Surgery for bowel cancer
The type of surgery you have will depend on the position of the cancer in the bowel and your preferences. The aim of surgery is to remove as much of the cancer as possible and the nearby lymph nodes.
Learn more about:
- How the surgery is done
- Surgery for cancer in the colon
- Surgery for cancer in the rectum
- Other types of surgery
- Surgery for a blocked bowel (bowel obstruction)
- Risks of bowel surgery
- Side effects of bowel surgery
- What to expect after surgery
There are two ways to perform surgery for bowel cancer. Each method has advantages in particular situations – your doctor will discuss which method is most suitable for you.
The surgeon makes several small cuts (incisions) in the abdomen and passes a thin tube with a light and camera (laparoscope) into one of the openings.
Long, thin instruments are put into the other small cuts to remove the section of bowel with the cancer. Keyhole surgery usually means less pain and scarring, a shorter hospital stay and faster recovery.
This is usually done with one long cut (incision) down the middle of your abdomen. Open surgery usually means a larger wound, slower recovery and a longer hospital stay. Open surgery is a well-established technique and widely available.
Podcast: Making Treatment Decisions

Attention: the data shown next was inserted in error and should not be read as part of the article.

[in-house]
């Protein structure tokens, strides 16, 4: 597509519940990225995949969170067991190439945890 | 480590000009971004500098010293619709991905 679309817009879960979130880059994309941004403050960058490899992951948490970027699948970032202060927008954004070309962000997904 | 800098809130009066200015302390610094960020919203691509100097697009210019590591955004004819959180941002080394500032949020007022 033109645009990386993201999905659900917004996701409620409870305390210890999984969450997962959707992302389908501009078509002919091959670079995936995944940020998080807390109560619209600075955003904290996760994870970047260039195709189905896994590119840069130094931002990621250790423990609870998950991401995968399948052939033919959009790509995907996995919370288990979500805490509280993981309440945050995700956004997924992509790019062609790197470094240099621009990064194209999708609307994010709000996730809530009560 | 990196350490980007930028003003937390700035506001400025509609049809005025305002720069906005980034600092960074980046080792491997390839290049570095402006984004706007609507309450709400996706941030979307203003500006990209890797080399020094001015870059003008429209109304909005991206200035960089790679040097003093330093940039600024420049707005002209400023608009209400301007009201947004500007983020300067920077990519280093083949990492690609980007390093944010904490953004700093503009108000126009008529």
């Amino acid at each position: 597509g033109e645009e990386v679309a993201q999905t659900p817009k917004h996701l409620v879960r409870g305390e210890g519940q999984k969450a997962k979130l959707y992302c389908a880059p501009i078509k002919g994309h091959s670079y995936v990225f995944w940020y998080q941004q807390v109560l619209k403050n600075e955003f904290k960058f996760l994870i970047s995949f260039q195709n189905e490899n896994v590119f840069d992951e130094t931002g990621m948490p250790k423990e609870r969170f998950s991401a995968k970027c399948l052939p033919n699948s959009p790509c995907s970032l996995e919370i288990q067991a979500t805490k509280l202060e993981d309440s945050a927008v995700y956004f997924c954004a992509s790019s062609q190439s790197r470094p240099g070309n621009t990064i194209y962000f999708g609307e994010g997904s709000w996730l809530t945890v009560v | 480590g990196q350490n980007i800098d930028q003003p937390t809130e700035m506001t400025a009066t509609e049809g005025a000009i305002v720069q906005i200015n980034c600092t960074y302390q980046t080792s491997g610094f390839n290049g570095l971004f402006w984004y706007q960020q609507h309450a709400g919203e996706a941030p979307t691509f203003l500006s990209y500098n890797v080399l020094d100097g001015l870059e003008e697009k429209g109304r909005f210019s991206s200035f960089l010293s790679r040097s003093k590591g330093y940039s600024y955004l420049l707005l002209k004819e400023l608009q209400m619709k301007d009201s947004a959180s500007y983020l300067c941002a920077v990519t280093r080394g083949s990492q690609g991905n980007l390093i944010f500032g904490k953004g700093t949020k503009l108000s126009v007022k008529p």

A/Prof David A Clark, Colorectal Surgeon, Royal Brisbane and Women’s Hospital, and The University of Queensland, QLD, and The University of Sydney, NSW; A/Prof Siddhartha Baxi, Radiation Oncologist and Medical Director, GenesisCare Gold Coast, QLD; Dr Hooi Ee, Specialist Gastroenterologist and Head, Department of Gastroenterology, Sir Charles Gairdner Hospital, WA; Annie Harvey, Consumer; A/Prof Louise Nott, Medical Oncologist, Icon Cancer Centre, Hobart, TAS; Caley Schnaid, Accredited Practising Dietitian, GenesisCare, St Leonards and Frenchs Forest, NSW; Chris Sibthorpe, 13 11 20 Consultant, Cancer Council Queensland; Dr Alina Stoita, Gastroenterologist and Hepatologist, St Vincent’s Hospital Sydney, NSW; Catherine Trevaskis, Gastrointestinal Cancer Specialist Nurse, Canberra Hospital, ACT; Richard Vallance, Consumer.
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